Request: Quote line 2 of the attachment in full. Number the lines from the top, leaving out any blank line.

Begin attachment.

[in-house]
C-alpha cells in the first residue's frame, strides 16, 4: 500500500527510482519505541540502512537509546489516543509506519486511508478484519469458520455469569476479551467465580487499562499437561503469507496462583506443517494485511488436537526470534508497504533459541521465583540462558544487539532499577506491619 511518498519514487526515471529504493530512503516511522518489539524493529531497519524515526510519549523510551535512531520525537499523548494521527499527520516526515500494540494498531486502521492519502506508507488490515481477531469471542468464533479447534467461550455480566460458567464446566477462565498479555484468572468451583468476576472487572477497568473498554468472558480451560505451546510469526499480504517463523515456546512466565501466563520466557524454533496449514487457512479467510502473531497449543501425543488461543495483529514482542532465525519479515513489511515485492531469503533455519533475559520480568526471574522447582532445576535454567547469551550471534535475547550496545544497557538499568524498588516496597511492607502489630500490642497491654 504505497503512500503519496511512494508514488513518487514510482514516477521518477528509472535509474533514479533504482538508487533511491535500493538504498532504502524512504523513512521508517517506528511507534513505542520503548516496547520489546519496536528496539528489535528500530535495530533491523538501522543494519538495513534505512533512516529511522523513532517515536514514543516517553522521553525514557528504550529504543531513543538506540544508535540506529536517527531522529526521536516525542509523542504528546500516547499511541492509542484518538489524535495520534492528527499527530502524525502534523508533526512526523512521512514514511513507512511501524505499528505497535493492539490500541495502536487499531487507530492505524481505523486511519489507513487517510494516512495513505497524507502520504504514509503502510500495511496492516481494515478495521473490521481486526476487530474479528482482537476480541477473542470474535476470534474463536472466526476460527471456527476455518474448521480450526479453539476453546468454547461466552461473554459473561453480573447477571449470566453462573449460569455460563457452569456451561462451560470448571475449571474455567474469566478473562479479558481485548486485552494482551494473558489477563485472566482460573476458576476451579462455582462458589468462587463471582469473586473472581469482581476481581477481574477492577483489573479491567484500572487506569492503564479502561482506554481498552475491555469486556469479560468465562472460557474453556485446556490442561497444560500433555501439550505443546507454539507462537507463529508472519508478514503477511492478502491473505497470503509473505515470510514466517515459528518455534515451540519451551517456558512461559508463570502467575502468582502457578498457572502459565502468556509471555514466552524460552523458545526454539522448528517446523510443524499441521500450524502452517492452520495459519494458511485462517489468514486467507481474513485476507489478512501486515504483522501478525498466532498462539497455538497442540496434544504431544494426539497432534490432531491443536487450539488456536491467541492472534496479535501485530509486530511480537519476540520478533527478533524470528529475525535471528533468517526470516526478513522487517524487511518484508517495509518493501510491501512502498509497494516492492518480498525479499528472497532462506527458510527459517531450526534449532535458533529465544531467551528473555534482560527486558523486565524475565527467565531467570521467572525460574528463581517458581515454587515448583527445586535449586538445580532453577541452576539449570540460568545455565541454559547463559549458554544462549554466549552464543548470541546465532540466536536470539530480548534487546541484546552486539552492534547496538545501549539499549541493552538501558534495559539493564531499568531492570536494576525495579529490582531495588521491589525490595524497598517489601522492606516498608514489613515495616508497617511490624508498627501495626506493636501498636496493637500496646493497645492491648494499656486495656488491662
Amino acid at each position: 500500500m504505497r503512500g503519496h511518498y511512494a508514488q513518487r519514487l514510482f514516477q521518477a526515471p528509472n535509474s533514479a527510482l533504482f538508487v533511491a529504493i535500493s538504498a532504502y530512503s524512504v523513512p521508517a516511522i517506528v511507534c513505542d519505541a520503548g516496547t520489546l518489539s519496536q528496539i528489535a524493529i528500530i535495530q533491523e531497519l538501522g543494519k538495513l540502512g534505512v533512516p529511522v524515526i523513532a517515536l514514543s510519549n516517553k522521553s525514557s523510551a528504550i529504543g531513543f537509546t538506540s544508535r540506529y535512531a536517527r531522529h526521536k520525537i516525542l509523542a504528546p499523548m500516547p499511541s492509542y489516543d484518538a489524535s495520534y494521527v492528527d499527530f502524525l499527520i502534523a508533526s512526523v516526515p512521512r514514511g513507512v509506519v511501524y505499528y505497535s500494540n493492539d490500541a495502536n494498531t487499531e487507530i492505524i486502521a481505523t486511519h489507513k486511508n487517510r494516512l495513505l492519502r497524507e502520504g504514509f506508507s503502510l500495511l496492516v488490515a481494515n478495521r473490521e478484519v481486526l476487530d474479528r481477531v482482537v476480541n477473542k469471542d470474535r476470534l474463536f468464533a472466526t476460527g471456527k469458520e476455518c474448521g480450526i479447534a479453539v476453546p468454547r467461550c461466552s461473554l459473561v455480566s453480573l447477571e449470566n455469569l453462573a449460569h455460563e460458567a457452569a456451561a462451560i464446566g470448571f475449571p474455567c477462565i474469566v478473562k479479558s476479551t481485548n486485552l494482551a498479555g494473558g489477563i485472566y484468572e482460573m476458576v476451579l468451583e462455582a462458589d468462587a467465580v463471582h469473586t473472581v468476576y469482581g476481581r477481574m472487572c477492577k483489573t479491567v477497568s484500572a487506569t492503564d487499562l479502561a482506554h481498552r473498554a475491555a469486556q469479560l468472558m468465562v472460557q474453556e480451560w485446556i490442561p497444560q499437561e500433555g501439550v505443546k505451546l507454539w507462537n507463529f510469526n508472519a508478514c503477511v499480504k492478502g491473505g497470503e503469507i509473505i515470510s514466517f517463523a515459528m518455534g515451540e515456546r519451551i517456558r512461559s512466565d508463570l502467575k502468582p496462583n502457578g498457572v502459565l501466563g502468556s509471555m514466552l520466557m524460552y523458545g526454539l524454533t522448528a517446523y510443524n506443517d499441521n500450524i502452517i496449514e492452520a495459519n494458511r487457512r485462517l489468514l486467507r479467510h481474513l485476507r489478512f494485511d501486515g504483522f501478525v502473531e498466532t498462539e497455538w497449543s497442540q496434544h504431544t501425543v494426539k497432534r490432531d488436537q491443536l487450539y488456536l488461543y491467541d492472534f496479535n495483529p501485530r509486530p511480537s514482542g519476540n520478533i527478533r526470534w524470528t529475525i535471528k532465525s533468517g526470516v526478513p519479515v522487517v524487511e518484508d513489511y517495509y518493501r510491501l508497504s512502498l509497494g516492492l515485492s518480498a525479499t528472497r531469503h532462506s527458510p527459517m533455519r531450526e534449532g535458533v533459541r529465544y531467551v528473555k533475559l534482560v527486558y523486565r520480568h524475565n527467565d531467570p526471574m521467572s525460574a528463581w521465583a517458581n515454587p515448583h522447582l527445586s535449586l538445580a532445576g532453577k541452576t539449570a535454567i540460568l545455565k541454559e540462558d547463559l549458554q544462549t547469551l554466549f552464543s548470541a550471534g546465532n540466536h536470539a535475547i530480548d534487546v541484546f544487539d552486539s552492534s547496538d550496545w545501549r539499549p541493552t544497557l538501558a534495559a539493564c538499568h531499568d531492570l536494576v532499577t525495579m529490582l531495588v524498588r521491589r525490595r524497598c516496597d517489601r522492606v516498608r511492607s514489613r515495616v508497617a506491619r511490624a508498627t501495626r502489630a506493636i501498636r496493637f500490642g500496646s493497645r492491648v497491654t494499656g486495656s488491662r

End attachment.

C-alpha cells in the first residue's frame, strides 16, 4: 500500500527510482519505541540502512537509546489516543509506519486511508478484519469458520455469569476479551467465580487499562499437561503469507496462583506443517494485511488436537526470534508497504533459541521465583540462558544487539532499577506491619 511518498519514487526515471529504493530512503516511522518489539524493529531497519524515526510519549523510551535512531520525537499523548494521527499527520516526515500494540494498531486502521492519502506508507488490515481477531469471542468464533479447534467461550455480566460458567464446566477462565498479555484468572468451583468476576472487572477497568473498554468472558480451560505451546510469526499480504517463523515456546512466565501466563520466557524454533496449514487457512479467510502473531497449543501425543488461543495483529514482542532465525519479515513489511515485492531469503533455519533475559520480568526471574522447582532445576535454567547469551550471534535475547550496545544497557538499568524498588516496597511492607502489630500490642497491654 504505497503512500503519496511512494508514488513518487514510482514516477521518477528509472535509474533514479533504482538508487533511491535500493538504498532504502524512504523513512521508517517506528511507534513505542520503548516496547520489546519496536528496539528489535528500530535495530533491523538501522543494519538495513534505512533512516529511522523513532517515536514514543516517553522521553525514557528504550529504543531513543538506540544508535540506529536517527531522529526521536516525542509523542504528546500516547499511541492509542484518538489524535495520534492528527499527530502524525502534523508533526512526523512521512514514511513507512511501524505499528505497535493492539490500541495502536487499531487507530492505524481505523486511519489507513487517510494516512495513505497524507502520504504514509503502510500495511496492516481494515478495521473490521481486526476487530474479528482482537476480541477473542470474535476470534474463536472466526476460527471456527476455518474448521480450526479453539476453546468454547461466552461473554459473561453480573447477571449470566453462573449460569455460563457452569456451561462451560470448571475449571474455567474469566478473562479479558481485548486485552494482551494473558489477563485472566482460573476458576476451579462455582462458589468462587463471582469473586473472581469482581476481581477481574477492577483489573479491567484500572487506569492503564479502561482506554481498552475491555469486556469479560468465562472460557474453556485446556490442561497444560500433555501439550505443546507454539507462537507463529508472519508478514503477511492478502491473505497470503509473505515470510514466517515459528518455534515451540519451551517456558512461559508463570502467575502468582502457578498457572502459565502468556509471555514466552524460552523458545526454539522448528517446523510443524499441521500450524502452517492452520495459519494458511485462517489468514486467507481474513485476507489478512501486515504483522501478525498466532498462539497455538497442540496434544504431544494426539497432534490432531491443536487450539488456536491467541492472534496479535501485530509486530511480537519476540520478533527478533524470528529475525535471528533468517526470516526478513522487517524487511518484508517495509518493501510491501512502498509497494516492492518480498525479499528472497532462506527458510527459517531450526534449532535458533529465544531467551528473555534482560527486558523486565524475565527467565531467570521467572525460574528463581517458581515454587515448583527445586535449586538445580532453577541452576539449570540460568545455565541454559547463559549458554544462549554466549552464543548470541546465532540466536536470539530480548534487546541484546552486539552492534547496538545501549539499549541493552538501558534495559539493564531499568531492570536494576525495579529490582531495588521491589525490595524497598517489601522492606516498608514489613515495616508497617511490624508498627501495626506493636501498636496493637500496646493497645492491648494499656486495656488491662